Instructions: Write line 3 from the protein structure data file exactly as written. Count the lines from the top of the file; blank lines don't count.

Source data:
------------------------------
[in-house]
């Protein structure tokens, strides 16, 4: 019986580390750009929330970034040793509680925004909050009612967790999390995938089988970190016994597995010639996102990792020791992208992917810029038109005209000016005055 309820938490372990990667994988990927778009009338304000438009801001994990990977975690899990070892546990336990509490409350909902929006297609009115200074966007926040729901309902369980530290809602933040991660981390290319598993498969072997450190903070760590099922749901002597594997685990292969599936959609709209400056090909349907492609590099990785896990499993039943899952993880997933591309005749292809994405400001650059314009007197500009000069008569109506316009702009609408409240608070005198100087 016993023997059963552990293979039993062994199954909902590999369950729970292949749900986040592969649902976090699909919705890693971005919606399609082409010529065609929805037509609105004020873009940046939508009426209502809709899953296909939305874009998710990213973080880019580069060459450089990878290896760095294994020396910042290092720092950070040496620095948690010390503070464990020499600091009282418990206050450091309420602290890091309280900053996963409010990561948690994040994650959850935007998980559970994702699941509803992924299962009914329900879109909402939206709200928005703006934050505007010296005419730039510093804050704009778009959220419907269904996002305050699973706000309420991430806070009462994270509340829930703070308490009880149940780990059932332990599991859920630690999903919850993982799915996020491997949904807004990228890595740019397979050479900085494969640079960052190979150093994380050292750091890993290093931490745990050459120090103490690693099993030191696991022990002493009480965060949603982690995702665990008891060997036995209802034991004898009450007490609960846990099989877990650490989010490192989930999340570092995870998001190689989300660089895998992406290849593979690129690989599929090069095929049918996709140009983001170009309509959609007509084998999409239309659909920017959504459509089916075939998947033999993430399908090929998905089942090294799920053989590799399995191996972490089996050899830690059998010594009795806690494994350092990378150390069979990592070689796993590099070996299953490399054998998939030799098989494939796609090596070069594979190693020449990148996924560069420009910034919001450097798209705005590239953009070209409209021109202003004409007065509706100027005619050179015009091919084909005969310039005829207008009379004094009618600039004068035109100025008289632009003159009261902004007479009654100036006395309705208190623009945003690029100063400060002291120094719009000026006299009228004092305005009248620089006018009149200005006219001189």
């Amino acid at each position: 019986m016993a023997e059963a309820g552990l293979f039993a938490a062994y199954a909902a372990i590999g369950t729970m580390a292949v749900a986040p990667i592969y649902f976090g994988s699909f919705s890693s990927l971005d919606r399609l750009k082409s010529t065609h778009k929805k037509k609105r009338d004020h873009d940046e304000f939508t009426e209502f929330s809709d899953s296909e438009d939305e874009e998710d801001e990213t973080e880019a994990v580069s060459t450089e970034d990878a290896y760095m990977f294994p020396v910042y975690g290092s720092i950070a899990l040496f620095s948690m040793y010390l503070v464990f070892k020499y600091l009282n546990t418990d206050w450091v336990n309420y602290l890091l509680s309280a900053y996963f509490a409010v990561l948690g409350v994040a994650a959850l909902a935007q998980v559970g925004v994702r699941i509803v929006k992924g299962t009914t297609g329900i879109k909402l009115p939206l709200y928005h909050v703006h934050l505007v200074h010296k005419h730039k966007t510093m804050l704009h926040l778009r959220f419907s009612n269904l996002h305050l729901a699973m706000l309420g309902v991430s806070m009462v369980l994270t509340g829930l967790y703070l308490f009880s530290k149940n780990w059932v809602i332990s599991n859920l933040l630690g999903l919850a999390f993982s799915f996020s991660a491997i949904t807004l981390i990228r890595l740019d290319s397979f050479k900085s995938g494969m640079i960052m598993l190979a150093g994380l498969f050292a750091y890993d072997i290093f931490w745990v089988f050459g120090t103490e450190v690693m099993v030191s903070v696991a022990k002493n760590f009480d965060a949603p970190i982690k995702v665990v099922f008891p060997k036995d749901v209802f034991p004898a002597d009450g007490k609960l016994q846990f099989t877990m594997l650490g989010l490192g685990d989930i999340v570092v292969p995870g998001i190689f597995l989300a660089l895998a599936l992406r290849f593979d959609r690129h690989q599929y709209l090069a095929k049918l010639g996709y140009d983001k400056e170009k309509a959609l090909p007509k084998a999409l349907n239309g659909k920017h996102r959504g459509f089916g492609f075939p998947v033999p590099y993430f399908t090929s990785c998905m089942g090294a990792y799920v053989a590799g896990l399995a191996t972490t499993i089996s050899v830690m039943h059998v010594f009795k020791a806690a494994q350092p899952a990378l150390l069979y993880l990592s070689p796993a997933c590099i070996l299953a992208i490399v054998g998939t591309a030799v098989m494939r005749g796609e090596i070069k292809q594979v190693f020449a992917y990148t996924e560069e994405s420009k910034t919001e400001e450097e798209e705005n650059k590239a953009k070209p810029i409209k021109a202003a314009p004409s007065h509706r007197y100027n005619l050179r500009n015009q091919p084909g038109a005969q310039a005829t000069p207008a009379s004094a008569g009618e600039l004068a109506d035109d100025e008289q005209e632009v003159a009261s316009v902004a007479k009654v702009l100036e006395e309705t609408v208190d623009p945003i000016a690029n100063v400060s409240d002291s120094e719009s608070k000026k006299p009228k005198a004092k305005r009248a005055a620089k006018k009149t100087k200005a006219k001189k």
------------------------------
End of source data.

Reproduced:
């Amino acid at each position: 019986m016993a023997e059963a309820g552990l293979f039993a938490a062994y199954a909902a372990i590999g369950t729970m580390a292949v749900a986040p990667i592969y649902f976090g994988s699909f919705s890693s990927l971005d919606r399609l750009k082409s010529t065609h778009k929805k037509k609105r009338d004020h873009d940046e304000f939508t009426e209502f929330s809709d899953s296909e438009d939305e874009e998710d801001e990213t973080e880019a994990v580069s060459t450089e970034d990878a290896y760095m990977f294994p020396v910042y975690g290092s720092i950070a899990l040496f620095s948690m040793y010390l503070v464990f070892k020499y600091l009282n546990t418990d206050w450091v336990n309420y602290l890091l509680s309280a900053y996963f509490a409010v990561l948690g409350v994040a994650a959850l909902a935007q998980v559970g925004v994702r699941i509803v929006k992924g299962t009914t297609g329900i879109k909402l009115p939206l709200y928005h909050v703006h934050l505007v200074h010296k005419h730039k966007t510093m804050l704009h926040l778009r959220f419907s009612n269904l996002h305050l729901a699973m706000l309420g309902v991430s806070m009462v369980l994270t509340g829930l967790y703070l308490f009880s530290k149940n780990w059932v809602i332990s599991n859920l933040l630690g999903l919850a999390f993982s799915f996020s991660a491997i949904t807004l981390i990228r890595l740019d290319s397979f050479k900085s995938g494969m640079i960052m598993l190979a150093g994380l498969f050292a750091y890993d072997i290093f931490w745990v089988f050459g120090t103490e450190v690693m099993v030191s903070v696991a022990k002493n760590f009480d965060a949603p970190i982690k995702v665990v099922f008891p060997k036995d749901v209802f034991p004898a002597d009450g007490k609960l016994q846990f099989t877990m594997l650490g989010l490192g685990d989930i999340v570092v292969p995870g998001i190689f597995l989300a660089l895998a599936l992406r290849f593979d959609r690129h690989q599929y709209l090069a095929k049918l010639g996709y140009d983001k400056e170009k309509a959609l090909p007509k084998a999409l349907n239309g659909k920017h996102r959504g459509f089916g492609f075939p998947v033999p590099y993430f399908t090929s990785c998905m089942g090294a990792y799920v053989a590799g896990l399995a191996t972490t499993i089996s050899v830690m039943h059998v010594f009795k020791a806690a494994q350092p899952a990378l150390l069979y993880l990592s070689p796993a997933c590099i070996l299953a992208i490399v054998g998939t591309a030799v098989m494939r005749g796609e090596i070069k292809q594979v190693f020449a992917y990148t996924e560069e994405s420009k910034t919001e400001e450097e798209e705005n650059k590239a953009k070209p810029i409209k021109a202003a314009p004409s007065h509706r007197y100027n005619l050179r500009n015009q091919p084909g038109a005969q310039a005829t000069p207008a009379s004094a008569g009618e600039l004068a109506d035109d100025e008289q005209e632009v003159a009261s316009v902004a007479k009654v702009l100036e006395e309705t609408v208190d623009p945003i000016a690029n100063v400060s409240d002291s120094e719009s608070k000026k006299p009228k005198a004092k305005r009248a005055a620089k006018k009149t100087k200005a006219k001189k």